The head of the US House of Representatives’ Intelligence Committee claims that the  companies are subsidised by the Chinese government.

Panel chairman Mike Rogers did repeat the line that there was a concern is whether any of their equipment or its software is designed to steal information or “establish the ability to do cyber attacks”.

But what seems to have really got his goat was that the gear is subsidised “so it can be multiple times cheaper than any local competitor.”

This could mean that the US could act to place tariffs on the imports of the products and thus make them less competitive.  This is exactly what the big US telecommunications industry lobby groups want, because it means that they have to do something like compete. 

Both companies deny getting Chinese subsidies and deny any suggestion that they are involved in espionage.

Rogers told Reuters that  ZTE and Huawei were a huge problem which will have to get a handle on it very quickly. He said that it might need legislation or new rules to guard US networks from possibly booby-trapped hardware or software.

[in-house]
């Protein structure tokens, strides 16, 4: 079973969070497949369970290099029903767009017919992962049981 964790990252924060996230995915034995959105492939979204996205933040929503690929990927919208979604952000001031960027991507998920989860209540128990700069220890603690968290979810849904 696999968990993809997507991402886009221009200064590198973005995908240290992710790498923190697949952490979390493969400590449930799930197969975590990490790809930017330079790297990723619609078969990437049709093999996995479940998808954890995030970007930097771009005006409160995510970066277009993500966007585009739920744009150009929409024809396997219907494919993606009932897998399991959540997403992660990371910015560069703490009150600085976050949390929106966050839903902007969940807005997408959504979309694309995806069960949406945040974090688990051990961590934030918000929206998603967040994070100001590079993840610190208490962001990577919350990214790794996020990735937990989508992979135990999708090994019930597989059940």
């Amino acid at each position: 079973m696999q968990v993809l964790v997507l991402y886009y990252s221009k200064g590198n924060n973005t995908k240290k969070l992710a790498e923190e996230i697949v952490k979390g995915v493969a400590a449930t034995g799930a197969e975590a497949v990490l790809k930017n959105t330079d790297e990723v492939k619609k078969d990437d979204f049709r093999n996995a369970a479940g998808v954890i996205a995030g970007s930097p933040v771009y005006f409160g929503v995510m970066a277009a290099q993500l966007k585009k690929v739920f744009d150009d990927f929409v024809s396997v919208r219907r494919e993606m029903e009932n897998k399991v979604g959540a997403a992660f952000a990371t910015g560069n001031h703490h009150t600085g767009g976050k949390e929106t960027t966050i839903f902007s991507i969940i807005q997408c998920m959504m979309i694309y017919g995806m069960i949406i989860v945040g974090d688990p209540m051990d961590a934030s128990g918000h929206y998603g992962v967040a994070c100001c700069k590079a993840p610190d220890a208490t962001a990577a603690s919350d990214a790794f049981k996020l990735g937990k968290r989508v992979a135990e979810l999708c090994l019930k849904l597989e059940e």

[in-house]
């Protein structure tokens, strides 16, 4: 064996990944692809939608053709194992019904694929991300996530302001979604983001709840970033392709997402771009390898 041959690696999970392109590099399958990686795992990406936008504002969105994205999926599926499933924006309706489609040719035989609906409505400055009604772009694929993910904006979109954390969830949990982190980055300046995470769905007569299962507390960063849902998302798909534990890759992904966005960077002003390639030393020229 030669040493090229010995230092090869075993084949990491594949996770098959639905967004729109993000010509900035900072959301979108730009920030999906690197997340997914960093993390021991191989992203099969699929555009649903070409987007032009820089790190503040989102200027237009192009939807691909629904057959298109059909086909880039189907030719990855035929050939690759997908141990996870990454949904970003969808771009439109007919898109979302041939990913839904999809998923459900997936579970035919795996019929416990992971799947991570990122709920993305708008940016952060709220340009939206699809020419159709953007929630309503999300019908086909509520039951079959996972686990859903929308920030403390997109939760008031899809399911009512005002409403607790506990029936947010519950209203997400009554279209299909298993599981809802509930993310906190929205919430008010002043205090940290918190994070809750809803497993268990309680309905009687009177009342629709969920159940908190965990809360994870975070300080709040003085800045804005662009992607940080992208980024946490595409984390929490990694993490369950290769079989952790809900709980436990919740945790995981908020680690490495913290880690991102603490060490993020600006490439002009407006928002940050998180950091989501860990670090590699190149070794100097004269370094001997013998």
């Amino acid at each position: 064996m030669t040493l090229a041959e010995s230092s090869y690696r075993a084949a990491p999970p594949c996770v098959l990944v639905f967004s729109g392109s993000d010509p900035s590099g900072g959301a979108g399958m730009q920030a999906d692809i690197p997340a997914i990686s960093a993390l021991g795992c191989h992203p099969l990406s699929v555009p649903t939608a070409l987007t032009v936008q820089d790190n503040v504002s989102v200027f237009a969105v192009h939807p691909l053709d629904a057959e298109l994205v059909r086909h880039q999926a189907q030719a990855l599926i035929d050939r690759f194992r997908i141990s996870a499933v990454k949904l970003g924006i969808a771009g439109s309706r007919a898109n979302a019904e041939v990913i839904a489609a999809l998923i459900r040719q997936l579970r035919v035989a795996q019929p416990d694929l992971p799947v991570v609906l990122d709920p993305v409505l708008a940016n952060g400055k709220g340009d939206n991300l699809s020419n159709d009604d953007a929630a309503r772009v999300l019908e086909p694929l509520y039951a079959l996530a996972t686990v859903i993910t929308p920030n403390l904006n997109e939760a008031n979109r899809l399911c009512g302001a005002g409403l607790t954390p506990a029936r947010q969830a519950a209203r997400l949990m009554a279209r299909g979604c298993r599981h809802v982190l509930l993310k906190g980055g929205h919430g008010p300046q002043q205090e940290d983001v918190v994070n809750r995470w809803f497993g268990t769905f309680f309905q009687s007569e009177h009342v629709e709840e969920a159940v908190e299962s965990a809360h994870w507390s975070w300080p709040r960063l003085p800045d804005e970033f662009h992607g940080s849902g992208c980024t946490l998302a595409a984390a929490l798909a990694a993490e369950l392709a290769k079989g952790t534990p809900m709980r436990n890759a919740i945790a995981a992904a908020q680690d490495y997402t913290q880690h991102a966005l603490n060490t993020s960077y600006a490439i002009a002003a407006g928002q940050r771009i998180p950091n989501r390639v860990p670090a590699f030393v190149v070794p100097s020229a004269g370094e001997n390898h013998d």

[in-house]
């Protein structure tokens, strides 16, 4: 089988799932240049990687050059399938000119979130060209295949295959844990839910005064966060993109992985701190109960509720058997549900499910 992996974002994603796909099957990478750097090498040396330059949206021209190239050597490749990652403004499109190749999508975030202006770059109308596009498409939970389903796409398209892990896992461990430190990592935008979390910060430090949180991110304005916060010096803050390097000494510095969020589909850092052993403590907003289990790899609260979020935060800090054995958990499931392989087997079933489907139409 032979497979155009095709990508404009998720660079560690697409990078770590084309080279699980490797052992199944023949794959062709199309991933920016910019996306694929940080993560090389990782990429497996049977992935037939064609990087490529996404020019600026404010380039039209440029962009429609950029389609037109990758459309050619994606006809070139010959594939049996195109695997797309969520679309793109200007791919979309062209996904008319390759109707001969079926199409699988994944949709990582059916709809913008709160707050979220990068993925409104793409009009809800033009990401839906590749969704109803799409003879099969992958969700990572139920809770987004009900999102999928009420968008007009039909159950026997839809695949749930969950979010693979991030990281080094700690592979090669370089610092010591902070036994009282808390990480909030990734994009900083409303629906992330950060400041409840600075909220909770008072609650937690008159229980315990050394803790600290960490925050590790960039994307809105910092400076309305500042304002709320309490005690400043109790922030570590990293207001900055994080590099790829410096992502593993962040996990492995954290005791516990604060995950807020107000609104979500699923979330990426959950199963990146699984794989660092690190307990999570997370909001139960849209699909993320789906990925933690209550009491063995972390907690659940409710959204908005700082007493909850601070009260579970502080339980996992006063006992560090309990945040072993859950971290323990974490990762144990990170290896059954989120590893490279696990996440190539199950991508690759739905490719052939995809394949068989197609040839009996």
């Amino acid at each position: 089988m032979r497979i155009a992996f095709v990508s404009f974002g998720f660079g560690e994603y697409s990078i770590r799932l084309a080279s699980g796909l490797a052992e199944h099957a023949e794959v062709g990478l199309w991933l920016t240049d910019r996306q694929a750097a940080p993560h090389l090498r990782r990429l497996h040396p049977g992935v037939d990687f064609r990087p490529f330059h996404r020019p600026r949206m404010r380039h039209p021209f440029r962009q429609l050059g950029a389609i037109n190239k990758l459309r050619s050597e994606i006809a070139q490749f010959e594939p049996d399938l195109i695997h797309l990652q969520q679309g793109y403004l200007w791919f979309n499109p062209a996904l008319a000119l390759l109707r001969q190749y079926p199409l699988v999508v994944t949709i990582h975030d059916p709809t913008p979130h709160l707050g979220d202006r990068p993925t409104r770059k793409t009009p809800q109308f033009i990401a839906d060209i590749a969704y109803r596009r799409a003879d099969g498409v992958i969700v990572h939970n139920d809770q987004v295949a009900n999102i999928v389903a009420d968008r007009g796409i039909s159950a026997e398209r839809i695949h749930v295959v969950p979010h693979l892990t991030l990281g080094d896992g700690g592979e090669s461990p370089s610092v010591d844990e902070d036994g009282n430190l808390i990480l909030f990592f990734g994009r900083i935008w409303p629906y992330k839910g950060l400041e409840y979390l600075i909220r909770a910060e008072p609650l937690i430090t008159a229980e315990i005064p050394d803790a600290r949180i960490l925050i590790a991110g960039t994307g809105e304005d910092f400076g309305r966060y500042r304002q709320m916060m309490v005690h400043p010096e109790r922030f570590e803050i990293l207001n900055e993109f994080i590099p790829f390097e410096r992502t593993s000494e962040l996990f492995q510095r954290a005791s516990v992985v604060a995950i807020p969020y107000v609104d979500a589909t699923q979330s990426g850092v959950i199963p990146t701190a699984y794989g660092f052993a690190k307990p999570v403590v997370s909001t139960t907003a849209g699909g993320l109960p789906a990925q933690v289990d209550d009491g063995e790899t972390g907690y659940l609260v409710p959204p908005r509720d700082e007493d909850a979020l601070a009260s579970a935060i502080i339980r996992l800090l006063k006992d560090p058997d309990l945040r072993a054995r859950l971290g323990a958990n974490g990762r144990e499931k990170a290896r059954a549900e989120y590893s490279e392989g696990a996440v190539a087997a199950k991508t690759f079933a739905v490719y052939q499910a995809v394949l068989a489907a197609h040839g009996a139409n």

He claimed that his committee’s coming report would help US companies considering buying equipment “to make the right decision and allow us to go forward with appropriate legislation as required”. The right decision, of course, would be to buy American.

Williams Plummer, a Huawei spokesman in Washington, said that Huawei has publicly and repeatedly and in a detailed fashion debunked this type of misinformation with solid facts. He could not understand why the US government continued to base its decisions on unsubstantiated and unclearly motivated statements. Clearly he has never read anything about the US approach to issues like evolution and stem cell research.

ZTE spokesman David Dai Shu said his company “receives no illegal or hidden subsidies, nor does it dump products in any markets where it operates”.

US government demands money from Megaupload users